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Simple Soil pH Science with the LAQUA pH Pocket Meter

Written by Janice M on . Posted in Agriculture & Soil

Why not experiment with easy pH science techniques to increase plant growth? This article will simply explain what soil pH is; what effect soil pH has on nutrient availability and plant growth; how to measure it and optimise soil conditions.

It is vital to know the pH of soil, because most South African soils are acid and in order for crops to be successful, soil remediation is often vital.

The most advantageous soil pH range for good growth in plants will vary for different crops.

Generally, a soil pH range of 6.0 to 7.5 is acceptable for most plants because most nutrients become available in this pH range.

Soil pH can be determined by mixing a soil sample with water and then measuring the resulting aqueous solution.

What is Soil pH?

A measure of the acidity or alkalinity of the soil. pH 7.0 is neutral on the pH scale. Below 7.0 is acidic and above 7.0 is alkaline.

Table 1: Soil pH and Plant Growth


Source: Colorado State University – Garden Notes

Soil pH affects nutrients available for plant growth:

  • In highly acidic soil, aluminium and manganese can become more available and more toxic to plants, whilst calcium, phosphorus and manganese are less available to the plant
  • In highly alkaline soil, phosphorus and most micro-nutrients become less available

When designing or planting new gardens, it is helpful to check the soil pH because different plants thrive in different soil pH ranges. Measuring the pH can indicate whether the soil is suitable for the plants chosen, or if it needs to be adjusted to produce optimum plant growth.

Table 2: Fruit and Vegetable Preferences for pH


How to measure Soil pH with the LAQUA pH Meter:

Method based on US EPA Method 9045D.

Also applicable for measuring pH of waste samples, which may be solids, sludges or non-aqueous liquids.
If water is present, it must constitute less than 20% of the total volume of the sample.

  1. Calibrate the pH Meter according to the manufacturer’s instructions, using at least two pH buffers that bracket the expected sample pH, eg 4, 7 and / or 11.
  2. Add 20 ml of pure water to 20 g of sample in a beaker or container. Stir for 5 minutes, then cover.
  3. Let the soil suspension stand for about 1 hour. (Alternatively, filter or centrifuge off the water phase.)
  4. Measure the pH of the water phase. Record the pH value and the temperature.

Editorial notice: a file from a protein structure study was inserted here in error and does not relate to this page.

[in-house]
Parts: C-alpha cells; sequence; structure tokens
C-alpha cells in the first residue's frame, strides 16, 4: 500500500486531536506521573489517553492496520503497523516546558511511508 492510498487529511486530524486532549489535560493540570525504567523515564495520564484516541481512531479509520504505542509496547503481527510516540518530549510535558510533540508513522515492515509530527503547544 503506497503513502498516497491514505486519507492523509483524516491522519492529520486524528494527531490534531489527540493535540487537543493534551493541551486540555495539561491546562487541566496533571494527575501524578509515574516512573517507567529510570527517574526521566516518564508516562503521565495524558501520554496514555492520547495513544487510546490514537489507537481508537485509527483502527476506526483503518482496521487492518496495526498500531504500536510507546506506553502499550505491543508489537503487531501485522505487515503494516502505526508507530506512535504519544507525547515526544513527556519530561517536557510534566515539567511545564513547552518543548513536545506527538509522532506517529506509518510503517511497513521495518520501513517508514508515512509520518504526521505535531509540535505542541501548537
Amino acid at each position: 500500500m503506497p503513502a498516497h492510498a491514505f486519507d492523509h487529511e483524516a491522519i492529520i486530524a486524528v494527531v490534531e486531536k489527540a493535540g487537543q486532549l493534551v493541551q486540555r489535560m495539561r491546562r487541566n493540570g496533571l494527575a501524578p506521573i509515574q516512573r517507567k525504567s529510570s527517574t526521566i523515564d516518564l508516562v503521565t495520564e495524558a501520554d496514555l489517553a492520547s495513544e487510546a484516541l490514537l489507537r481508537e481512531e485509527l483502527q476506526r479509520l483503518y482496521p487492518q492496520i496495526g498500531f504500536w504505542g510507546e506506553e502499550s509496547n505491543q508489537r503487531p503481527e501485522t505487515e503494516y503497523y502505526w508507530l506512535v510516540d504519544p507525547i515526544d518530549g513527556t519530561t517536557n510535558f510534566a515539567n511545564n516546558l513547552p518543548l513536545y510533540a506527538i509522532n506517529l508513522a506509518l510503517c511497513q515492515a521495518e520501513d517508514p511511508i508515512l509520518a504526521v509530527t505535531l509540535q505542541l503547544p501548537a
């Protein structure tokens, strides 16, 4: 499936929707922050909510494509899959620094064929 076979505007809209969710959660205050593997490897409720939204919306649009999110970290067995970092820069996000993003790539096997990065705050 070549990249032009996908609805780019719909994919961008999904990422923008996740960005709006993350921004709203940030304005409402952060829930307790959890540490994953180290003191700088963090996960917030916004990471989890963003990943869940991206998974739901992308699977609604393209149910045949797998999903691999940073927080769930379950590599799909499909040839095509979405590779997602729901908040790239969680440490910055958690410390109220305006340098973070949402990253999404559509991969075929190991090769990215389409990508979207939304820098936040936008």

Tips for Accurate Results:

  1. Standard buffer solutions for calibration and samples should be measured at the same temperature.
  2. If the electrode is coated with oily material from a sample, clean it with detergent and warm water.

Effects of pH on Nutrients:

Remember, a soil pH of 6.0 to 7.5 is acceptable for most plants because most nutrients become available in this range.

Table 3: Soil pH and Nutrient Availability


Source: bluedaleplantsonlineblog

About the nutrients:

  • Nitrogen, phosphorus and potassium are the primary nutrients needed in fairly large quantities
  • Calcium, magnesium and sulphur are secondary nutrients required by the plant in lesser quantities
  • Zinc and manganese are micro-nutrients required by the plant in very small amounts
  • Most secondary and micro-nutrient deficiencies are easily corrected by keeping the soil at the optimum pH value
  • Highly acidic soil slows down the activity of important soil micro-organisms and this can result in slow decomposition of organic matter and an accumulation of bound nutrients, especially nitrogen. (Soil microorganisms prefer a pH of 5 to 9.)

How to Increase Soil pH:

  • Apply a material that contains lime (calcium carbonate), such as ground agricultural limestone or wood ashes to increase the soil pH
  • Wood ashes contain high amounts of potassium and calcium, small mounts of phosphate, boron and other nutrients. Although not as effective as limestone, these can hugely increase the soil pH with repeated use
  • The finer the limestone, the quicker it will work
  • Different soils need different amounts of limestone

Table 4: Approximate Amount of Finely Ground Limestone Needed to Raise the pH of a 7-inch (18 cm) Layer of Soil: 


Source: Vossen. P. Changing pH in Soil. 2002. University of California Cooperative Extension

How to Decrease Soil pH:

  • Aluminium sulfate and sulfur are common materials used to make soil more acidic
  • Aluminium sulfate is preferred because it changes the soil pH as soon as it dissolves in the soil. Too much is toxic to plants.
  • Sulfur takes some time to work, as it needs to be converted to sulphuric acid by soil bacteria
  • Ammonia based fertilisers and organic matter can decrease soil pH

Further Reading:

November 2018.

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